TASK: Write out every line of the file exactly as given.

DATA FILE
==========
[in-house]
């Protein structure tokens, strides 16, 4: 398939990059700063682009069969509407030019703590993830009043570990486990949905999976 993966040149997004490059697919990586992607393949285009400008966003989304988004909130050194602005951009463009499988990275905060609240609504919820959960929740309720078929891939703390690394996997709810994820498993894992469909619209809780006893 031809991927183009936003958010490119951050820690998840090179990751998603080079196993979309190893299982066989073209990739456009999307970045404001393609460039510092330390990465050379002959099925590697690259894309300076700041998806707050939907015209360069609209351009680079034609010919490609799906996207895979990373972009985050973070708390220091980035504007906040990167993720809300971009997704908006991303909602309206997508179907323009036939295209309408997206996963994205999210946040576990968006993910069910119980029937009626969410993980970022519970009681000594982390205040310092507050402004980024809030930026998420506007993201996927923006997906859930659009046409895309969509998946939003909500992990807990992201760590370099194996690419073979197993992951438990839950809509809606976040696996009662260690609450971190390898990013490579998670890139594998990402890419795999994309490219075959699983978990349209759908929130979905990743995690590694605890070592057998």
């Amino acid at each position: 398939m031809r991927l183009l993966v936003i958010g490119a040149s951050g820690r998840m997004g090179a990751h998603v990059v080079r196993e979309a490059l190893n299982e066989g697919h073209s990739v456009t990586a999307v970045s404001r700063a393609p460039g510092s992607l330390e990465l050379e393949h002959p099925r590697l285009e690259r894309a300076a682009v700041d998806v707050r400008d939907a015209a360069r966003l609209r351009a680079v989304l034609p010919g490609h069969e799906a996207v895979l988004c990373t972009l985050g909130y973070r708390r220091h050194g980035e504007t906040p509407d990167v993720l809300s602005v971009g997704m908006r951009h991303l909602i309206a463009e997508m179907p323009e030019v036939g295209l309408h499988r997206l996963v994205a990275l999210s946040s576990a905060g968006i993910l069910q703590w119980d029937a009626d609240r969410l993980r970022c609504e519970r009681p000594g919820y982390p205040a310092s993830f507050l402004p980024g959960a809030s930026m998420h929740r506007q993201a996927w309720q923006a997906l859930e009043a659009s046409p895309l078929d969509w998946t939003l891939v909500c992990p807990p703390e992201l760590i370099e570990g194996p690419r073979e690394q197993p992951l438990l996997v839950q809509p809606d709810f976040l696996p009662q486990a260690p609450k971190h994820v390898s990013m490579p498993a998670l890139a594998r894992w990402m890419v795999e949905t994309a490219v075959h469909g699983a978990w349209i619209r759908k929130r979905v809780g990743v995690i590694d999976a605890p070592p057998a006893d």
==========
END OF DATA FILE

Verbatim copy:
[in-house]
């Protein structure tokens, strides 16, 4: 398939990059700063682009069969509407030019703590993830009043570990486990949905999976 993966040149997004490059697919990586992607393949285009400008966003989304988004909130050194602005951009463009499988990275905060609240609504919820959960929740309720078929891939703390690394996997709810994820498993894992469909619209809780006893 031809991927183009936003958010490119951050820690998840090179990751998603080079196993979309190893299982066989073209990739456009999307970045404001393609460039510092330390990465050379002959099925590697690259894309300076700041998806707050939907015209360069609209351009680079034609010919490609799906996207895979990373972009985050973070708390220091980035504007906040990167993720809300971009997704908006991303909602309206997508179907323009036939295209309408997206996963994205999210946040576990968006993910069910119980029937009626969410993980970022519970009681000594982390205040310092507050402004980024809030930026998420506007993201996927923006997906859930659009046409895309969509998946939003909500992990807990992201760590370099194996690419073979197993992951438990839950809509809606976040696996009662260690609450971190390898990013490579998670890139594998990402890419795999994309490219075959699983978990349209759908929130979905990743995690590694605890070592057998």
């Amino acid at each position: 398939m031809r991927l183009l993966v936003i958010g490119a040149s951050g820690r998840m997004g090179a990751h998603v990059v080079r196993e979309a490059l190893n299982e066989g697919h073209s990739v456009t990586a999307v970045s404001r700063a393609p460039g510092s992607l330390e990465l050379e393949h002959p099925r590697l285009e690259r894309a300076a682009v700041d998806v707050r400008d939907a015209a360069r966003l609209r351009a680079v989304l034609p010919g490609h069969e799906a996207v895979l988004c990373t972009l985050g909130y973070r708390r220091h050194g980035e504007t906040p509407d990167v993720l809300s602005v971009g997704m908006r951009h991303l909602i309206a463009e997508m179907p323009e030019v036939g295209l309408h499988r997206l996963v994205a990275l999210s946040s576990a905060g968006i993910l069910q703590w119980d029937a009626d609240r969410l993980r970022c609504e519970r009681p000594g919820y982390p205040a310092s993830f507050l402004p980024g959960a809030s930026m998420h929740r506007q993201a996927w309720q923006a997906l859930e009043a659009s046409p895309l078929d969509w998946t939003l891939v909500c992990p807990p703390e992201l760590i370099e570990g194996p690419r073979e690394q197993p992951l438990l996997v839950q809509p809606d709810f976040l696996p009662q486990a260690p609450k971190h994820v390898s990013m490579p498993a998670l890139a594998r894992w990402m890419v795999e949905t994309a490219v075959h469909g699983a978990w349209i619209r759908k929130r979905v809780g990743v995690i590694d999976a605890p070592p057998a006893d």